Define Organizational Development: 3 Reasons Change Often Fails

Define Organizational Development: 3 Reasons Change Often Fails
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Change is everywhere, but its presence in business environments has a profound impact on company progression.

In today’s volatile times, competitors are waiting for an opportunity to overtake their counterparts. An unwillingness to adopt a change management 101 can leave companies stuck in the past, which means it’s important to evolve or risk losing relevance.

Change can’t be introduced without any formal structure either, especially considering the frequency of new procedures.

Introducing change is no easy feat, which is why various change initiatives fail. Usually this occurs through bad management, lack of resources, or a failure to account for the magnitude of change.

Employees have a tendency to resist change, and this can cause failure more times than not. When staff aren’t willing to embrace change, organizational development can hit rocky grounds.

To safeguard against this, there are various tools and techniques to master in 2018!

Organizational development has transitioned as a discipline, to accommodate change management at every layer. This will facilitate smooth development, while helping you mitigate common mistakes.

But before we get to why change fails, let’s define organizational development.

How Would You Define Organizational Development

Organizational development can be defined as an approach to systems change. It is based on predefined objectives, which are flexible and subject to change based on fluctuating circumstances.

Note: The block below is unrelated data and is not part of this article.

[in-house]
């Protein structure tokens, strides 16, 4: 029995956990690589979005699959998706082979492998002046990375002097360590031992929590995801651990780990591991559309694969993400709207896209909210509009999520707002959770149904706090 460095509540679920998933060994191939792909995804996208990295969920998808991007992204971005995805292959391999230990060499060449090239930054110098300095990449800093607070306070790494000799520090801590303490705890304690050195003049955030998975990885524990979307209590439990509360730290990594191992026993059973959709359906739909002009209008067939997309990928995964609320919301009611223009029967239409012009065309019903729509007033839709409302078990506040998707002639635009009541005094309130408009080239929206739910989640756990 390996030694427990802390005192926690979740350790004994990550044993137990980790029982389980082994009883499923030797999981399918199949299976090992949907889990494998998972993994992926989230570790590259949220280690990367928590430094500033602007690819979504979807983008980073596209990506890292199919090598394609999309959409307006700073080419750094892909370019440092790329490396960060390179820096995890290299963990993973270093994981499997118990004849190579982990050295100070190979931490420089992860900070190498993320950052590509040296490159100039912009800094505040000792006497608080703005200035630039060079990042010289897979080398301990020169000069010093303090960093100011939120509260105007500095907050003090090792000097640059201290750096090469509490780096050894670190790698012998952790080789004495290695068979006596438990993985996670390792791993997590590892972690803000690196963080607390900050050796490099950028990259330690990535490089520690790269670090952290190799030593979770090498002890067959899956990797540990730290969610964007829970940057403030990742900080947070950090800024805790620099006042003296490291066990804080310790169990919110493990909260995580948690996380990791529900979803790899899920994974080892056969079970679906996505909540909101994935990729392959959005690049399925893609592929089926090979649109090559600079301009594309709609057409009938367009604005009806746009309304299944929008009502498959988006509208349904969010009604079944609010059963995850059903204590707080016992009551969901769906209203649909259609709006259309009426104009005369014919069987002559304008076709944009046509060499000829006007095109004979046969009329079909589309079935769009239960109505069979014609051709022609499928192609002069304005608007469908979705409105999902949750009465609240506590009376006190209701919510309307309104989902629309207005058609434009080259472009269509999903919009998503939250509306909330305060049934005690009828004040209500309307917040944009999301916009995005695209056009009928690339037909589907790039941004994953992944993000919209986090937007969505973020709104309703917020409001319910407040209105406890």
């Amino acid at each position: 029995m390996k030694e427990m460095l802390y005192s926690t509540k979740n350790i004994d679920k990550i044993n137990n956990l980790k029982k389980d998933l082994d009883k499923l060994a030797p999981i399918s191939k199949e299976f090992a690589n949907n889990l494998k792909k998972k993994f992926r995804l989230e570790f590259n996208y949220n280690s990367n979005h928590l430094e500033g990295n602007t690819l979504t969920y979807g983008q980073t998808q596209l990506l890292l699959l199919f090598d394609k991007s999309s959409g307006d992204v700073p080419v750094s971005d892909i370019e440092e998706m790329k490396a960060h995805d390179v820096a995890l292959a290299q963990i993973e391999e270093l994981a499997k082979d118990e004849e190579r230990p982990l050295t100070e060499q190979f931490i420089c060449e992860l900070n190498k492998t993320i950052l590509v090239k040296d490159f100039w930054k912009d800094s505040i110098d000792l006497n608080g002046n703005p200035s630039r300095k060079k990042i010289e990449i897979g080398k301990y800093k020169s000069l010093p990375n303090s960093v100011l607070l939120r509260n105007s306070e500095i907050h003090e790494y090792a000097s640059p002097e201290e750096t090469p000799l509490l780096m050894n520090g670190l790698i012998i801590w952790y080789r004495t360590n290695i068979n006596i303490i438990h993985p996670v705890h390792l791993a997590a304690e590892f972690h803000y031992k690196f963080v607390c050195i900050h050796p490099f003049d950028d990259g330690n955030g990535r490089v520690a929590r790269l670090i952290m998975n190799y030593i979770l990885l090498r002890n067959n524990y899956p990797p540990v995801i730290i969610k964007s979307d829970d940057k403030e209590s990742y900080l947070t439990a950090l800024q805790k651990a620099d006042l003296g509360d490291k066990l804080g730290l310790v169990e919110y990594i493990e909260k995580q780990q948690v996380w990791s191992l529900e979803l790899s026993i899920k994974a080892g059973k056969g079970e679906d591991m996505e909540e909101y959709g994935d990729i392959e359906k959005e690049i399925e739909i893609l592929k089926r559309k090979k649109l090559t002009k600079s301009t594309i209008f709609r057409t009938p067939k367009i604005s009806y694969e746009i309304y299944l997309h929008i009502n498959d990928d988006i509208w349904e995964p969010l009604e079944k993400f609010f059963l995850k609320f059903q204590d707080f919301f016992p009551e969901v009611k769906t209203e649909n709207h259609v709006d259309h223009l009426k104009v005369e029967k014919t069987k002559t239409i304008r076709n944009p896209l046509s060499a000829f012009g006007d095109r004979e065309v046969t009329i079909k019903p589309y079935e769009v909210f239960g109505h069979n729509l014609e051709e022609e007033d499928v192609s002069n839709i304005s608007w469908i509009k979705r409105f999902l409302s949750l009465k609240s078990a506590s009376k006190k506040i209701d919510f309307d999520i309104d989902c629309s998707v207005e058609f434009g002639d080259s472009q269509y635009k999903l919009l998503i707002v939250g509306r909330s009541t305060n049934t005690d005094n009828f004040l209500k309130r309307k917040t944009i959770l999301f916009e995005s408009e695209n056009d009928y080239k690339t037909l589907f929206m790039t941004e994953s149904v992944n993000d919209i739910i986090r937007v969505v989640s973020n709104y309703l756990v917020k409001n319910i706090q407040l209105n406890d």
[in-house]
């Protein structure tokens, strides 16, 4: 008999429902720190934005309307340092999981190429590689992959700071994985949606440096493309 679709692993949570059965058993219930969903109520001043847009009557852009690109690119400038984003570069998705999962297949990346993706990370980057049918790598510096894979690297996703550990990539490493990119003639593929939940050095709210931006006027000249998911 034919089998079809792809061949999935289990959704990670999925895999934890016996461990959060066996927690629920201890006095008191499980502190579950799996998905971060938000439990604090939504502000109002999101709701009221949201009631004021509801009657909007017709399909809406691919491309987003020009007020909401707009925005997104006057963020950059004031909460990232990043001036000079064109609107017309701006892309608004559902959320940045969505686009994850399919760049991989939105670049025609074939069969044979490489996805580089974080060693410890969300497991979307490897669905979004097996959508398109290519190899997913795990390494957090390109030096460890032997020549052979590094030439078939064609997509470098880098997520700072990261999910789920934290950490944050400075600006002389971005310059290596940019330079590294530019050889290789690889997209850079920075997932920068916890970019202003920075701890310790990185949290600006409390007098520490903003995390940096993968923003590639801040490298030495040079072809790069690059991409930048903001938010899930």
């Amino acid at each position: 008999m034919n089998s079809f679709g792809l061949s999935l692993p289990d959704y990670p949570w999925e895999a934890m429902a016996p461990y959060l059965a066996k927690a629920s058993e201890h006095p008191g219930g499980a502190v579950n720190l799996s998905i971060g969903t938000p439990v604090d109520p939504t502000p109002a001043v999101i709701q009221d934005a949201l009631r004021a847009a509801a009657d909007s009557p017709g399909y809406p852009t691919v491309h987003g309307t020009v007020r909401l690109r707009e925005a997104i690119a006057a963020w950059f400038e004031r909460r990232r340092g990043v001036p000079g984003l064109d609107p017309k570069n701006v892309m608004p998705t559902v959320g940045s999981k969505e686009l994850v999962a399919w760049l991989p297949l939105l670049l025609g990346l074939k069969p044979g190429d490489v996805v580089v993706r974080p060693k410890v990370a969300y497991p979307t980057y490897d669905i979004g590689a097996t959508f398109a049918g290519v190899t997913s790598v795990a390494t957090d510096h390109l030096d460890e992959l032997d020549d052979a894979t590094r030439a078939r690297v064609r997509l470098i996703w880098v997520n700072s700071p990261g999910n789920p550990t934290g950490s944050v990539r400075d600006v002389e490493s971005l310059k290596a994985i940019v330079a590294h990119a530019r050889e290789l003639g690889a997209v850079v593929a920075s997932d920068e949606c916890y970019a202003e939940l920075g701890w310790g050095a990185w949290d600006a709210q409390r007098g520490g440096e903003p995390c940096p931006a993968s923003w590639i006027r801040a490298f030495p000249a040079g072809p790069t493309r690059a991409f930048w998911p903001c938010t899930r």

The process enables organizations to forge a new status quo, which is desirable and beneficial for business operations. For organizations to develop they must embrace change, and establish effective communication channels.

Change leaders who can modify existing behavioral patterns will have the most success. It often requires an overhaul of both infrastructure and employee attitudes, alongside a consideration for organizational culture.

Development is about working with existing infrastructure, but with an appreciation for positive changes. Observing existing patterns will help you retain familiarity amidst a sea of uncertainty.

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Organizational development involves training, and a positive mindset to transform your business. It sounds great, but clearly there are huge gaps between the ideal scenario and what happens in reality.

Most attempts at organizational development fail, through a poorly instigated approach to change. Perhaps you could perceive this as change being doomed to failure.

But why would you? In fact, you’d be much better off learning from common change failures, which explain why organizational development has a tendency to fall flat.

Evaluating these will help you reduce common risks, or at least implement safeguards and pre-plan for negative outcomes. These will create awareness which you can leverage to achieve great things.